The Canucks were just 5-4-1 in their last 10 games, but don't make the mistake of writing this team off. The focus is no longer solely on the Canucks, and that may play to this team's advantage in the playoffs.
At the start of the season, many thought the St. Louis Blues would be on top in the Western Conference.
They were the second seed in last year's playoffs and Ken Hitchcock's team appeared to be coming back stronger than it was in 2011-12.
The team's goaltending had been its best asset last year, but that area was quite inconsistent for the first half of the season. However, Brian Elliott (2.28 goals against average, .908 save percentage) regained his form late in the season and the Blues have more momentum now than they have at any point in the year.
They won seven of their last 10 games to finish as the fourth seed in the playoffs. While they will have home-ice advantage, they will have to play the defending Stanley Cup champion Los Angeles Kings in the first round.
That's a tough matchup, but if the Blues can use their late momentum to take the first two games of the series at home, they have a much better chance to survive.
The Los Angeles Kings did nothing during the regular season to make any serious NHL observer believe they were not capable of defending their Stanley Cup championship.
They got off to a slow start that is often associated with winning the NHL title, but Darryl Sutter's team quickly rebounded. They were not able to challenge the Anaheim Ducks for the Pacific Division title, but the Kings have the depth, firepower and goaltending to cause problems for any team in the NHL.
However, once they established themselves as a playoff team, they were relatively disinterested in the final 10 games. The Kings went 5-3-2 in that span.
The Kings were a dominant road team in last year's postseason run, but they closed the season 0-4-2 in their last six regular-season games away from home.
The Sharks were a streaky team throughout the season. They won their first seven games, then went through a long slump in which they struggled to score goals as well as win games.
They rebounded nicely with another seven-game winning streak, but they could not sustain it as they split their last 10 games.
A loss to the Kings in the regular-season finale demoted the Sharks to the sixth seed and gave them a date with the Vancouver Canucks.
The Sharks have often gone into the playoffs with momentum, but they have never made it out of the Western Conference playoffs.
Expectations are much lower than they have been, and the veteran Sharks will have to show toughness and indomitability against the Vancouver Canucks—two characteristics that have often been in short supply during previous postseason forays.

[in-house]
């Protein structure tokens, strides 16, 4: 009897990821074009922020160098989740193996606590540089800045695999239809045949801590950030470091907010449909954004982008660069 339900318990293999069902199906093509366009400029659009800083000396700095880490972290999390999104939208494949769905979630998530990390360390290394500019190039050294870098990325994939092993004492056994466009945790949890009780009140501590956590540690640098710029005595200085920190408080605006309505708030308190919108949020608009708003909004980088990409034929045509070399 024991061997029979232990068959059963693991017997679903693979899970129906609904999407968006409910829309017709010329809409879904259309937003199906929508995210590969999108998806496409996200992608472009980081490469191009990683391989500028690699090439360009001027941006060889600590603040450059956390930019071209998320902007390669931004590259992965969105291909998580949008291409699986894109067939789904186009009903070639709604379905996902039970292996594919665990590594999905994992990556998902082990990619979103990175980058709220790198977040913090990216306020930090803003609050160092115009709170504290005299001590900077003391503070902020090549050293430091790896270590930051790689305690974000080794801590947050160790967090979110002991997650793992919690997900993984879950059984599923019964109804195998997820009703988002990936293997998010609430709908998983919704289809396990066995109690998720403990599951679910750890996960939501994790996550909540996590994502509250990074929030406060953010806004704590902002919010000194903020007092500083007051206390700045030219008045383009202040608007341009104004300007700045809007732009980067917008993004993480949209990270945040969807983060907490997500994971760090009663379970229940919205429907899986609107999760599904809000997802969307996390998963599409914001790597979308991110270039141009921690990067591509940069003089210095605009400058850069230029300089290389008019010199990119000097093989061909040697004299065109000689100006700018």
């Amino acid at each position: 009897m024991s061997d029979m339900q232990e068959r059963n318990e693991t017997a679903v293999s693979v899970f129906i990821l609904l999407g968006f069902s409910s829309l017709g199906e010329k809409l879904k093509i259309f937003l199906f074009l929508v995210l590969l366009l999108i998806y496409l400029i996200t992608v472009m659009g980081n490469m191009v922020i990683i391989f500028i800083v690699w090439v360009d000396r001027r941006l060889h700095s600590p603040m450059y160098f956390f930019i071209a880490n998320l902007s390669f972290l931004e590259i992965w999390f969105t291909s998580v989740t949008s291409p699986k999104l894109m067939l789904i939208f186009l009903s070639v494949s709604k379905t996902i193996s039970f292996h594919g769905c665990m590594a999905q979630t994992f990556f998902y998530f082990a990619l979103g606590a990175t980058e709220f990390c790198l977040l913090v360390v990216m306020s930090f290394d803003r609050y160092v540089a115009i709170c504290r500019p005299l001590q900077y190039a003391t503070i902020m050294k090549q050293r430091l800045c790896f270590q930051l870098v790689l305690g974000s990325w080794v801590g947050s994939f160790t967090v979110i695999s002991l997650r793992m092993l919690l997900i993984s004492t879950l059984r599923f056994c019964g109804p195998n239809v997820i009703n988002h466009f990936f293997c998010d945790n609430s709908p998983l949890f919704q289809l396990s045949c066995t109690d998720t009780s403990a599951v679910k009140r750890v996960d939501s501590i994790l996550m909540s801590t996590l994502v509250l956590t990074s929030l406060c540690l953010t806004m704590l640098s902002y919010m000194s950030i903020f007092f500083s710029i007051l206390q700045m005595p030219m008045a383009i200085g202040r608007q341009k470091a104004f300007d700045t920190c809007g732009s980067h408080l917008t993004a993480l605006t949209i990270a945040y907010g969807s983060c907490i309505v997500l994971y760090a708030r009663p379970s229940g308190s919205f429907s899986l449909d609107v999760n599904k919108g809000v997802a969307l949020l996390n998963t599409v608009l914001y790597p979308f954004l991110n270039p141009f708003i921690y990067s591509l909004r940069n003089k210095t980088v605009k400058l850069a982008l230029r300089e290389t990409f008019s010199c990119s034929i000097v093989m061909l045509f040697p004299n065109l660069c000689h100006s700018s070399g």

The Red Wings woke up last week with a heap of pressure on their shoulders.
They were in ninth place in the Western Conference and they had four games remaining. If they won all four games, they would return to the playoffs for the 22nd consecutive year. If they lost even one, they would need help to make it.
The Red Wings had lacked consistency all season and had a difficult time sustaining their play from one period to another, let alone for four straight games.
However, that's just what happened. The Red Wings played picture-perfect playoff hockey in beating the Phoenix Coyotes, the Los Angeles Kings, the Nashville Predators and the Dallas Stars to clinch a spot in the playoffs.
The Red Wings are not the team they have been in the past, thanks mainly to the retirement of Nicklas Lidstrom and several key injuries. However, they are in the playoffs once again and Mike Babcock's team is playing its best hockey of the season.
The Wild had taken over first place in the Northwest Division in late March and it looked like they would engage the Vancouver Canucks in a full-fledged, down-the-stretch battle for the division title and one of the top three seeds in the playoffs.
However, the Wild seemed to feel the pressure the closer they got to the end of the regular season. They slumped and the division title was no longer in the picture.
It became a battle just to make the playoffs. When the Wild lost their penultimate game 6-1 to the Edmonton Oilers at home, they were in trouble. They needed a win over the Colorado Avalanche on the road to earn a playoff spot.
That's just what happened and it enabled head coach Mike Yeo to breathe a sigh of relief. The Wild was 4-5-1 in their last 10 games and they get to face the league's best team, the Chicago Blackhawks, in the first round of the playoffs.
It should be a short postseason run for Minnesota.